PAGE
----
Tuesday, August 14, 2012

The Main Issue of Ayn Rand Accepting Medicare isn't Hypocrisy

With the elevation of Paul Ryan, various Rand stories are getting some more play and I'm fully supportive of efforts to highlight his profound links to the noxious author, particularly since he has made recent efforts to distance himself at least from portions of her image (in particular her atheism, and I'm sure her being pro-choice doesn't help either).  One story in particular wasn't understood properly when it first broke.  Hopefully I can help it along to its proper place in historical context. - D. 

In 2011, news broke that notorious libertarian ("objectivism" was what her school of thought was called to be precise) Ayn Rand had accepted Social Security and Medicare in the 1970s after she was diagnosed with lung cancer (unsurprisingly she was a cigarette-cancer connection denier).  Among liberal circles, a lot of attention was paid to the hypocrisy angle of all this.  A person who spent her life railing against collectivism and dependency accepting the benefits of the very programs her beliefs called "evil."

To the defenders of Rand, the common defence is that Rand had paid into these programs through her involuntarily seized taxes, and if she was going to be forced ("at gunpoint" as libertarians always say) to pay for these programs, why shouldn't she at least get something back from them?  Actually, I don't really disagree with that.  Liberals didn't support the Bush tax cuts, but I doubt many liberals gave back the government the extra taxes they would have had to pay under the Clinton rates after the tax cuts passed.  You're not typically morally obligated to martyr yourself for your beliefs. 

A Failure of Ideas, Not the Individual

No, the really important fact that this episode reveals is not Rand's hypocrisy, but the utter failure of her ideas.  Even she couldn't live without the social safety net.  Here's how the woman who persuaded her to take part in socialism explained it to a fellow objectivist in 1998 (emphasis added):
“The initial argument was on greed,” Pryor continued. “She had to see that there was such a thing as greed in this world. Doctors could cost an awful lot more money than books earn, and she could be totally wiped out by medical bills if she didn’t watch it. Since she had worked her entire life, and had paid into Social Security, she had a right to it. She didn’t feel that an individual should take help.”
McConnell asked: “And did she agree with you about Medicare and Social Security?”
Pryor replied: “After several meetings and arguments, she gave me her power of attorney to deal with all matters having to do with health and Social Security. Whether she agreed or not is not the issue, she saw the necessity for both her and Frank. She was never involved other than to sign the power of attorney; I did the rest.”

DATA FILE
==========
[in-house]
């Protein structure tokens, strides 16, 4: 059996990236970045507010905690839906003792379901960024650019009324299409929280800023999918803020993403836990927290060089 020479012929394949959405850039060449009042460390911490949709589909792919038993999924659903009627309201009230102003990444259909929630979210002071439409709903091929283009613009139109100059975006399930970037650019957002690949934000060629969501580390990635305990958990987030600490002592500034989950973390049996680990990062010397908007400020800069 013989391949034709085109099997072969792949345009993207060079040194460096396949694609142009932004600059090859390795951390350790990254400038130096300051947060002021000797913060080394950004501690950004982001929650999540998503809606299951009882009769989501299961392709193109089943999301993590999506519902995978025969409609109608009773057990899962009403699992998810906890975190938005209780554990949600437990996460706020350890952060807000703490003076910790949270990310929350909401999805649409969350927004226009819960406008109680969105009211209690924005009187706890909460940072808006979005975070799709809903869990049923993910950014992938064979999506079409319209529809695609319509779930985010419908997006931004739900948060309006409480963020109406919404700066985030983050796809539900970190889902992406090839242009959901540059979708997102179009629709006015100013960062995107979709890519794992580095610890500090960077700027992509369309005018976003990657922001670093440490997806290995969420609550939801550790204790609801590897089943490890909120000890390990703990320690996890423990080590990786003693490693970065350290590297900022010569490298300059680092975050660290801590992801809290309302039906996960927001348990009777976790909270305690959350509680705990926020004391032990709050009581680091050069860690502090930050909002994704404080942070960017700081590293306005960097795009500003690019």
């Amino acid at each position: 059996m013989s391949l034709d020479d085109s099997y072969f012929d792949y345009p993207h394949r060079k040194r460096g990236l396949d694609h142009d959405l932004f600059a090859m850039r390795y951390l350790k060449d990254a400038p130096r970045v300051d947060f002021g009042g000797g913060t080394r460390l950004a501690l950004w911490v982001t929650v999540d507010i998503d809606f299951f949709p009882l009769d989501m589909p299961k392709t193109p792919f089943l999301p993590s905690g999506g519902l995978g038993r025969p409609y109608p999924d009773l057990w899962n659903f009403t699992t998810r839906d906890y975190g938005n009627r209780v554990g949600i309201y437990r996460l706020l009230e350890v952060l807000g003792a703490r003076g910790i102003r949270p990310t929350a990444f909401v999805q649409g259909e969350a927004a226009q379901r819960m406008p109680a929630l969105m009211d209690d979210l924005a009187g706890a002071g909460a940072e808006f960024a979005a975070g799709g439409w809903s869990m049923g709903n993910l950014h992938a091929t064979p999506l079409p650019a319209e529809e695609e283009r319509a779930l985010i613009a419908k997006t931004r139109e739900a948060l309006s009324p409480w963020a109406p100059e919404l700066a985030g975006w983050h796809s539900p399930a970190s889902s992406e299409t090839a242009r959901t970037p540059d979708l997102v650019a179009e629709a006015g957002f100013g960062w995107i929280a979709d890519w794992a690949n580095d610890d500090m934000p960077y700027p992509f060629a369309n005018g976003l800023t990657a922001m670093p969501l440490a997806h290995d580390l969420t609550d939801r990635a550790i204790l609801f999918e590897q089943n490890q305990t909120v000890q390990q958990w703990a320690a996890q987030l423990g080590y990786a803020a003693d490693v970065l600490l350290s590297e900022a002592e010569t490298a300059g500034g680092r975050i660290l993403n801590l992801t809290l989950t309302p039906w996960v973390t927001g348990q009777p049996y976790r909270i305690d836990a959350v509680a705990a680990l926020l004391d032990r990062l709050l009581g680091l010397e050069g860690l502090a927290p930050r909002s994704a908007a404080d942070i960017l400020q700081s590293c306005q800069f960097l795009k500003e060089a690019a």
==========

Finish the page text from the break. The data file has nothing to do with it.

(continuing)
Ayn Rand was at that point a very successful author with several best sellers that continued to sell well.  No, she wasn't a billionaire or anything, but she was certainly not hurting for cash in ordinary people terms.  This site claims* that the NY Times reported her estate as being worth $500,000 at her death in 1982.  An online inflation calculator says that's worth $1.2M today.  Most people would be thrilled if they were told they'd be worth that much in retirement. Yet even so, Rand looked into the giant gulping maw of the for-profit medical industry and blinked, fearing her cancer would bankrupt her.

That's the failure here;  Rand needed society's help.  Rand ran headlong into the very premise of why Medicare was created in the first place:  The for-profit insurance market is very very bad to the elderly and particularly to those already stricken with serious diseases like cancer. 

Naturally, Rand showed no signs of rethinking anything in the face of her own personal failure to survive in the world she would see created.  If prominent intellectuals sitting on piles of royalties for perpetually successful books can't survive unaided by Big Government in Randland, who can? 

* - that author actually uses that figure of $500,000 to claim Rand didn't need to take Medicare but I think the quoted part above shows the person closest to her deciding to take part clearly thought fear of medical bankruptcy was a primary motivating factor.  Also, while it's possible $500,000 would have been enough to cover her medical bills to death in 1982, her estate would have been worth a lot less had she remained off Medicare.  Further, 1974 Rand would have no way to know how long she would live.  Finally, a big part of the safety net is not just the literal fact of avoiding medical bankruptcy, but having the sense of security that you won't.  I would bet heavily that Ayn Rand slept a little more soundly after going on Medicare knowing she wouldn't die a pauper under any circumstances.

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